SHOWING OFF: Do exhibitions have a place in modern marketing?

Speak to any marketer and they’ll talk of three things: how squeezed their budgets are, how the powers that be have decided they need to ‘do digital’, and the pressure they’re under to get enough ROI from trade shows this year.

It’s no secret that exhibition marketing requires significant investment and for this reason they are often cut completely when it comes to cost-saving exercises. But is that the best thing to do?

Detractors will argue that trade shows are ‘old hat’; something marketing managers insist on doing because they’ve always have, rather than because they generate new leads. While the old adage of ‘if you do what you’ve always done, you’ll get what you’ve always got’ rings true here, perhaps it’s the way companies use exhibitions that needs to change, rather than banishing them altogether in order to make a quick save.

Like all areas of communication, exhibition marketing is constantly evolving. It has to – there are jaded visitors to impress and how you showcase your products and services is as important as the products and services themselves. By applying modern marketing methods to your trade show presence, you stand a better chance of capturing those longed-for leads.

Here’s our top tips for exhibition marketing in 2016:

1. Invest in your stand

You’ve paid to secure the space, now make the most of it. Pick a theme, create an area people want to spend time in (think sofas and comfortable chairs to welcome those with tired feet!), and introduce technology. Interactive touch screens have become a staple on stands but tablets allow potential customers to interact with your brand and the people behind it all in one go. Any opportunity for face-to-face communication is a win and tech should add to this interaction, not detract from it.

A simple way to keep your stand busy? Phone charging points! Don’t underestimate how useful a conversation over a charging phone could be. Plus, fully-charged phones equals lots of potential social media activity for your stand.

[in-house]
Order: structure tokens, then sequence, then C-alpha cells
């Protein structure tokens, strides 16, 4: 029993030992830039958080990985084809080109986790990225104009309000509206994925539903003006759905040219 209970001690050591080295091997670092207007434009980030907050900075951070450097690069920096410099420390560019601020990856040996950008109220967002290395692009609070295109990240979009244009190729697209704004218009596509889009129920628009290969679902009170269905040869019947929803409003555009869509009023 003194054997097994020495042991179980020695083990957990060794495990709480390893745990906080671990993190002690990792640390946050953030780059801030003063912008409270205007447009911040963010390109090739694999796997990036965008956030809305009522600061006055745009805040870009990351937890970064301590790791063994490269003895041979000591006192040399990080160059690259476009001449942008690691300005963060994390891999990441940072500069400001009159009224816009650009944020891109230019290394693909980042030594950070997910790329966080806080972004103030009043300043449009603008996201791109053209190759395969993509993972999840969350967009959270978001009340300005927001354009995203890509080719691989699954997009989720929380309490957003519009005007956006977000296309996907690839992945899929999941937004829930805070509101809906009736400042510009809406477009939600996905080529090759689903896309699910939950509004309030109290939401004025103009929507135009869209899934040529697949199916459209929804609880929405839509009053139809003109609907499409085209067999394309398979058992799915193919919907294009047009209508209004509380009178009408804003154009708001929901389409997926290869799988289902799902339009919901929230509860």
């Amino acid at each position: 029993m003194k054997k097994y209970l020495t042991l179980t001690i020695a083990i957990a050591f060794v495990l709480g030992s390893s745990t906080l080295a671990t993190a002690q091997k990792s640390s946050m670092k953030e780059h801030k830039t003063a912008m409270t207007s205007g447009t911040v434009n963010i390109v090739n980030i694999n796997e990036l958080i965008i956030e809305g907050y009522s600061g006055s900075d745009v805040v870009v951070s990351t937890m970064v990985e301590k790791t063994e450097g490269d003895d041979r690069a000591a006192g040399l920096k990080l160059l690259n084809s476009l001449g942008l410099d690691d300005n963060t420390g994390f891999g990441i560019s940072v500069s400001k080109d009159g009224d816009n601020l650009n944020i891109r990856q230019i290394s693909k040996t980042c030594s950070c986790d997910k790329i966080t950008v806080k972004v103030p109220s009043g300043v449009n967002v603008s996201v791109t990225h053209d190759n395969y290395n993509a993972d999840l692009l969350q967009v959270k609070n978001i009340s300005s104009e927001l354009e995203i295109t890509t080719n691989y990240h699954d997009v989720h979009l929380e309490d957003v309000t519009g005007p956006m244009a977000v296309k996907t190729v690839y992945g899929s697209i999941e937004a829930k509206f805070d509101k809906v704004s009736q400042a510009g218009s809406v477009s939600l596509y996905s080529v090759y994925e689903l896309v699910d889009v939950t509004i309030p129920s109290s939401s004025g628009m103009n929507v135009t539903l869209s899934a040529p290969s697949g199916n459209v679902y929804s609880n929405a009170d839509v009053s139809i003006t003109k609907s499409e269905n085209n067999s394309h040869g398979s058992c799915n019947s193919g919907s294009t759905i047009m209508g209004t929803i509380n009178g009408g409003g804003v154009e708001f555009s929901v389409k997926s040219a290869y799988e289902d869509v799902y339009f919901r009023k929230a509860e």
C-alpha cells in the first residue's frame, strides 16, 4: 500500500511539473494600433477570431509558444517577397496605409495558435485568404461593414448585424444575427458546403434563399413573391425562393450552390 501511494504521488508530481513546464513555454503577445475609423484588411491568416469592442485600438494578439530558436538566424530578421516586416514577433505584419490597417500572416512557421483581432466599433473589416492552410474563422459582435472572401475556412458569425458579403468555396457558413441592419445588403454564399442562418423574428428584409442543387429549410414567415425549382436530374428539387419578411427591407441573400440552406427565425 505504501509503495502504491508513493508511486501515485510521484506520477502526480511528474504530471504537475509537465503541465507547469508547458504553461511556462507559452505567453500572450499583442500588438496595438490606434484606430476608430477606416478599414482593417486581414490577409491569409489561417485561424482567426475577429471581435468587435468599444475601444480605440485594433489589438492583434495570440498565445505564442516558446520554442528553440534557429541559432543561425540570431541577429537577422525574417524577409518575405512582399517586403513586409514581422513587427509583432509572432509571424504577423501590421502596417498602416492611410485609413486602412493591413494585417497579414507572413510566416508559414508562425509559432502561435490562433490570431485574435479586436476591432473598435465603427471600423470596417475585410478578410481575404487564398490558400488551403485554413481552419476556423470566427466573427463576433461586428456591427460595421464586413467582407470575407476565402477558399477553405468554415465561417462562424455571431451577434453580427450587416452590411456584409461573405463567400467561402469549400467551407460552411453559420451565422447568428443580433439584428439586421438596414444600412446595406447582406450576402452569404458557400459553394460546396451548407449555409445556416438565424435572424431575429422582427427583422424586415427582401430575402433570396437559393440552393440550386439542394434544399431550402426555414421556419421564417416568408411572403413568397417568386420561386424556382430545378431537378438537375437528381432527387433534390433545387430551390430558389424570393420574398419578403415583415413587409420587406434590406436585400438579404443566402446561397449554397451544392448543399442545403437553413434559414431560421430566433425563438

2. Build a community

What happens at a trade show, shouldn’t stay at a trade show! What makes events successful year on year is the effort put into building and maintaining its communities, online and off, throughout the year. Offer them special discounts before anyone else or discuss the latest advances in your field via a Facebook group, Twitter chat or LinkedIn discussion. At the show, host a special event for important customers and hot prospects, have a happy hour on stand or introduce a special offer for your community members during show time. Invest in your show community all year round and you will reap the rewards.

3. Use social media

Before you say it, we know you all understand about using the event’s hashtag and creating your own, but if for some reason you’ve not made social media a firm part of your exhibition strategy you need to, pronto. Talk to the event organisers about their plans and see how and when you can get involved. Use Periscope to live-stream on stand events and don’t be afraid of Snapchat! The Live Stories function means events can be shared through communal photos and videos and is set to be a big trend.

4. Don’t rely on memory!

Got some leads? Great! Now what are you planning on doing with them? Don’t think you’ll remember who was hot and who was not when you’re back at your desk – make the most of the opportunities with lead retrieval software at shows. A good suggestion is having technology available to scan visitor passes of people who are happy for you to contact them after the show. Simple, speedy and accurate.

5. Talk to everyone

We don’t just mean visitors. Are there opportunities for you to do business with other exhibitors? Does the press office know what you’re launching so they can point the media in your direction? Have the organisers made allowances for your special event (see point 2)? Get as many people on side as possible and invest in future as well as immediate relationships.

So don’t be so quick to ditch exhibitions - sure, you’ll balance your spreadsheet nicely for another 12 months, but you could be losing out in the long-term.

 

Image credit - dilbert.com